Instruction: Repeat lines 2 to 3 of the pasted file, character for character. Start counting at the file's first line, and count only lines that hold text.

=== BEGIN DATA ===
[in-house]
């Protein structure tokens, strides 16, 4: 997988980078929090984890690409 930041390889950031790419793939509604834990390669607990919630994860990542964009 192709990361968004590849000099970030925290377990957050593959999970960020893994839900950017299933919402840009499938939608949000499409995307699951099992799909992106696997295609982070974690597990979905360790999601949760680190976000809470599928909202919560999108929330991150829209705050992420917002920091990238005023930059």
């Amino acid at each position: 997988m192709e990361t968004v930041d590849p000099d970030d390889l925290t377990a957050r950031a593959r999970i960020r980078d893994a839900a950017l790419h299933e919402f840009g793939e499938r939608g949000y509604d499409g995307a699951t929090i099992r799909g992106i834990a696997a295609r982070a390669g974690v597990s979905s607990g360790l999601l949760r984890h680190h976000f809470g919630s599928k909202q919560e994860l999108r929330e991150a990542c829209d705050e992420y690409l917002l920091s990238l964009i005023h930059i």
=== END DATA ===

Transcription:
């Protein structure tokens, strides 16, 4: 997988980078929090984890690409 930041390889950031790419793939509604834990390669607990919630994860990542964009 192709990361968004590849000099970030925290377990957050593959999970960020893994839900950017299933919402840009499938939608949000499409995307699951099992799909992106696997295609982070974690597990979905360790999601949760680190976000809470599928909202919560999108929330991150829209705050992420917002920091990238005023930059």
């Amino acid at each position: 997988m192709e990361t968004v930041d590849p000099d970030d390889l925290t377990a957050r950031a593959r999970i960020r980078d893994a839900a950017l790419h299933e919402f840009g793939e499938r939608g949000y509604d499409g995307a699951t929090i099992r799909g992106i834990a696997a295609r982070a390669g974690v597990s979905s607990g360790l999601l949760r984890h680190h976000f809470g919630s599928k909202q919560e994860l999108r929330e991150a990542c829209d705050e992420y690409l917002l920091s990238l964009i005023h930059i």